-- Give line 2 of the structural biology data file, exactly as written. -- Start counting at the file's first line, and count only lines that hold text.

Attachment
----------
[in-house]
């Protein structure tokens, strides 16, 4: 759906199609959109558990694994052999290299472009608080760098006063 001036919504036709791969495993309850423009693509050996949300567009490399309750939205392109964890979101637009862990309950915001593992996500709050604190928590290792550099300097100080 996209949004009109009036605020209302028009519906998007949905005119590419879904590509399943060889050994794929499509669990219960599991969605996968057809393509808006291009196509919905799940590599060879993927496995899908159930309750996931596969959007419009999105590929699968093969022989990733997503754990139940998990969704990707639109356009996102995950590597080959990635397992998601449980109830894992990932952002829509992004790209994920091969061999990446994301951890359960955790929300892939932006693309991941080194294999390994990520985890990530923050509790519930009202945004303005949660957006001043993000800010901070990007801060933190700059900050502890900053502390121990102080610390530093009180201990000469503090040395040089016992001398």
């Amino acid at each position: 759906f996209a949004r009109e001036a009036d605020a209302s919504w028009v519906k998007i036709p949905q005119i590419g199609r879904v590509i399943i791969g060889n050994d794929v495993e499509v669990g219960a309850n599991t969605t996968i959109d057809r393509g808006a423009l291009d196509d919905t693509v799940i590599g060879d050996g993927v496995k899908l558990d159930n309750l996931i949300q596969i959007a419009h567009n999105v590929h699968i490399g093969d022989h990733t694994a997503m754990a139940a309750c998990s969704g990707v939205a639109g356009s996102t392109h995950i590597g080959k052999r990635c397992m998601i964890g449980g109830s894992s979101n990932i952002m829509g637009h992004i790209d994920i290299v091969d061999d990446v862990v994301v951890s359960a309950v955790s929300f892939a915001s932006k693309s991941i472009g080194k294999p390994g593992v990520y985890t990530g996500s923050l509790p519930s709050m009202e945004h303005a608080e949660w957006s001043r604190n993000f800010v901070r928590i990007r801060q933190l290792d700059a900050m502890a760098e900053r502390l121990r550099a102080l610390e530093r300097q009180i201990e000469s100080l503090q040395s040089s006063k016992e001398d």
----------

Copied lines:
């Protein structure tokens, strides 16, 4: 759906199609959109558990694994052999290299472009608080760098006063 001036919504036709791969495993309850423009693509050996949300567009490399309750939205392109964890979101637009862990309950915001593992996500709050604190928590290792550099300097100080 996209949004009109009036605020209302028009519906998007949905005119590419879904590509399943060889050994794929499509669990219960599991969605996968057809393509808006291009196509919905799940590599060879993927496995899908159930309750996931596969959007419009999105590929699968093969022989990733997503754990139940998990969704990707639109356009996102995950590597080959990635397992998601449980109830894992990932952002829509992004790209994920091969061999990446994301951890359960955790929300892939932006693309991941080194294999390994990520985890990530923050509790519930009202945004303005949660957006001043993000800010901070990007801060933190700059900050502890900053502390121990102080610390530093009180201990000469503090040395040089016992001398």